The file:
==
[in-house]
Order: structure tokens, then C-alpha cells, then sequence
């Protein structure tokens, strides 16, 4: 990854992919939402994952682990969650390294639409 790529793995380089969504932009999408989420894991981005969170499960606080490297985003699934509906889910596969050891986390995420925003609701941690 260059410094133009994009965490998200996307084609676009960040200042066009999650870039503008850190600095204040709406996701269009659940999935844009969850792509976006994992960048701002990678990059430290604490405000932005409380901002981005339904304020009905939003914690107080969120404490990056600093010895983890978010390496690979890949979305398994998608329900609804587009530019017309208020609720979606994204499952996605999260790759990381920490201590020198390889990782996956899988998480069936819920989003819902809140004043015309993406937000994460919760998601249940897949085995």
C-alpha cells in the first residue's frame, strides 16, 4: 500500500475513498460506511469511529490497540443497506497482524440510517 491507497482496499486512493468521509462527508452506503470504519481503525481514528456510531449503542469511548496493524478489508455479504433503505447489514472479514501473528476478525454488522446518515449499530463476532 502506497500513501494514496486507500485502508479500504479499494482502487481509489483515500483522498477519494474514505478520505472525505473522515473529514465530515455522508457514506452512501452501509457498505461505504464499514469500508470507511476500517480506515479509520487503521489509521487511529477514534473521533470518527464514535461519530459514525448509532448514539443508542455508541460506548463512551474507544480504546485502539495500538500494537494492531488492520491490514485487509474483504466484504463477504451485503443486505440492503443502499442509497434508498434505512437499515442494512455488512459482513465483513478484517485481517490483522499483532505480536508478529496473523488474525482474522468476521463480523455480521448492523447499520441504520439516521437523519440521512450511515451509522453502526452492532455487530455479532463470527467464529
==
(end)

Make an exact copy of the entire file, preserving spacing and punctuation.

[in-house]
Order: structure tokens, then C-alpha cells, then sequence
């Protein structure tokens, strides 16, 4: 990854992919939402994952682990969650390294639409 790529793995380089969504932009999408989420894991981005969170499960606080490297985003699934509906889910596969050891986390995420925003609701941690 260059410094133009994009965490998200996307084609676009960040200042066009999650870039503008850190600095204040709406996701269009659940999935844009969850792509976006994992960048701002990678990059430290604490405000932005409380901002981005339904304020009905939003914690107080969120404490990056600093010895983890978010390496690979890949979305398994998608329900609804587009530019017309208020609720979606994204499952996605999260790759990381920490201590020198390889990782996956899988998480069936819920989003819902809140004043015309993406937000994460919760998601249940897949085995």
C-alpha cells in the first residue's frame, strides 16, 4: 500500500475513498460506511469511529490497540443497506497482524440510517 491507497482496499486512493468521509462527508452506503470504519481503525481514528456510531449503542469511548496493524478489508455479504433503505447489514472479514501473528476478525454488522446518515449499530463476532 502506497500513501494514496486507500485502508479500504479499494482502487481509489483515500483522498477519494474514505478520505472525505473522515473529514465530515455522508457514506452512501452501509457498505461505504464499514469500508470507511476500517480506515479509520487503521489509521487511529477514534473521533470518527464514535461519530459514525448509532448514539443508542455508541460506548463512551474507544480504546485502539495500538500494537494492531488492520491490514485487509474483504466484504463477504451485503443486505440492503443502499442509497434508498434505512437499515442494512455488512459482513465483513478484517485481517490483522499483532505480536508478529496473523488474525482474522468476521463480523455480521448492523447499520441504520439516521437523519440521512450511515451509522453502526452492532455487530455479532463470527467464529